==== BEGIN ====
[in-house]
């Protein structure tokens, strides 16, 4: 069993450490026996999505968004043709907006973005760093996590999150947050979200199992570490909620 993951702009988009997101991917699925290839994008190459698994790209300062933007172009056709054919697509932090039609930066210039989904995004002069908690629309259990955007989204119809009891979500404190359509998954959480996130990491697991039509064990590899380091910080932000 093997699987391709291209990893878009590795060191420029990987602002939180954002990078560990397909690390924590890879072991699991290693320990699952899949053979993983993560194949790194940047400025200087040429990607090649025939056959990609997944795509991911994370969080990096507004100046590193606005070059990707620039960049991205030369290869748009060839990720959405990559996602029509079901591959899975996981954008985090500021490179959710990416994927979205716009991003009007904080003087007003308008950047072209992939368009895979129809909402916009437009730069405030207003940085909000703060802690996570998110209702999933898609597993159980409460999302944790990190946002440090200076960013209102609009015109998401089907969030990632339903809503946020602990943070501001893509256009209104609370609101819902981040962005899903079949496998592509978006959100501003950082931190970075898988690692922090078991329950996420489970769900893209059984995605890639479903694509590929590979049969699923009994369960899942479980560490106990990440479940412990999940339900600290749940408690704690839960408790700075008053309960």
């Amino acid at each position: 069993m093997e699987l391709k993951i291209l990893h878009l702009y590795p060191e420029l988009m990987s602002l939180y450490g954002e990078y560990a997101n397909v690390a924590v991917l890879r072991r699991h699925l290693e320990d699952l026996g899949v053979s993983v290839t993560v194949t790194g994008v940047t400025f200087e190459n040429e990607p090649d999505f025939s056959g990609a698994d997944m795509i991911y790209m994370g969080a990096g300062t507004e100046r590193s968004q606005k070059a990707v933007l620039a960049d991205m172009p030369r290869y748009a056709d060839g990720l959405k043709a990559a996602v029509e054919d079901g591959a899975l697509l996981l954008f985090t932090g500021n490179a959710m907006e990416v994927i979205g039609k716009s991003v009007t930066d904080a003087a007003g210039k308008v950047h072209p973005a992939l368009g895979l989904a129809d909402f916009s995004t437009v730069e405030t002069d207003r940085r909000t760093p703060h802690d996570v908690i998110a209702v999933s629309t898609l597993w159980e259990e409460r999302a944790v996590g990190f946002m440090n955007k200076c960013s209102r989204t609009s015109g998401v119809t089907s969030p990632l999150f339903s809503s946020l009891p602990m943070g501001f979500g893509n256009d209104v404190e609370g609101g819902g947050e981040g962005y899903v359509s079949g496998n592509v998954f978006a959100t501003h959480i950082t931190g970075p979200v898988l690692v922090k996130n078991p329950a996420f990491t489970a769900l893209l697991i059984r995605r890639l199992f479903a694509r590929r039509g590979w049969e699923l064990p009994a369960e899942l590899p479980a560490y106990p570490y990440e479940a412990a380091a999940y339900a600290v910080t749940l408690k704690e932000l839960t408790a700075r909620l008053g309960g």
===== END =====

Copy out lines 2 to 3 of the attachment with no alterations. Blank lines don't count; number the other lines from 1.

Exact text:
């Protein structure tokens, strides 16, 4: 069993450490026996999505968004043709907006973005760093996590999150947050979200199992570490909620 993951702009988009997101991917699925290839994008190459698994790209300062933007172009056709054919697509932090039609930066210039989904995004002069908690629309259990955007989204119809009891979500404190359509998954959480996130990491697991039509064990590899380091910080932000 093997699987391709291209990893878009590795060191420029990987602002939180954002990078560990397909690390924590890879072991699991290693320990699952899949053979993983993560194949790194940047400025200087040429990607090649025939056959990609997944795509991911994370969080990096507004100046590193606005070059990707620039960049991205030369290869748009060839990720959405990559996602029509079901591959899975996981954008985090500021490179959710990416994927979205716009991003009007904080003087007003308008950047072209992939368009895979129809909402916009437009730069405030207003940085909000703060802690996570998110209702999933898609597993159980409460999302944790990190946002440090200076960013209102609009015109998401089907969030990632339903809503946020602990943070501001893509256009209104609370609101819902981040962005899903079949496998592509978006959100501003950082931190970075898988690692922090078991329950996420489970769900893209059984995605890639479903694509590929590979049969699923009994369960899942479980560490106990990440479940412990999940339900600290749940408690704690839960408790700075008053309960």
């Amino acid at each position: 069993m093997e699987l391709k993951i291209l990893h878009l702009y590795p060191e420029l988009m990987s602002l939180y450490g954002e990078y560990a997101n397909v690390a924590v991917l890879r072991r699991h699925l290693e320990d699952l026996g899949v053979s993983v290839t993560v194949t790194g994008v940047t400025f200087e190459n040429e990607p090649d999505f025939s056959g990609a698994d997944m795509i991911y790209m994370g969080a990096g300062t507004e100046r590193s968004q606005k070059a990707v933007l620039a960049d991205m172009p030369r290869y748009a056709d060839g990720l959405k043709a990559a996602v029509e054919d079901g591959a899975l697509l996981l954008f985090t932090g500021n490179a959710m907006e990416v994927i979205g039609k716009s991003v009007t930066d904080a003087a007003g210039k308008v950047h072209p973005a992939l368009g895979l989904a129809d909402f916009s995004t437009v730069e405030t002069d207003r940085r909000t760093p703060h802690d996570v908690i998110a209702v999933s629309t898609l597993w159980e259990e409460r999302a944790v996590g990190f946002m440090n955007k200076c960013s209102r989204t609009s015109g998401v119809t089907s969030p990632l999150f339903s809503s946020l009891p602990m943070g501001f979500g893509n256009d209104v404190e609370g609101g819902g947050e981040g962005y899903v359509s079949g496998n592509v998954f978006a959100t501003h959480i950082t931190g970075p979200v898988l690692v922090k996130n078991p329950a996420f990491t489970a769900l893209l697991i059984r995605r890639l199992f479903a694509r590929r039509g590979w049969e699923l064990p009994a369960e899942l590899p479980a560490y106990p570490y990440e479940a412990a380091a999940y339900a600290v910080t749940l408690k704690e932000l839960t408790a700075r909620l008053g309960g």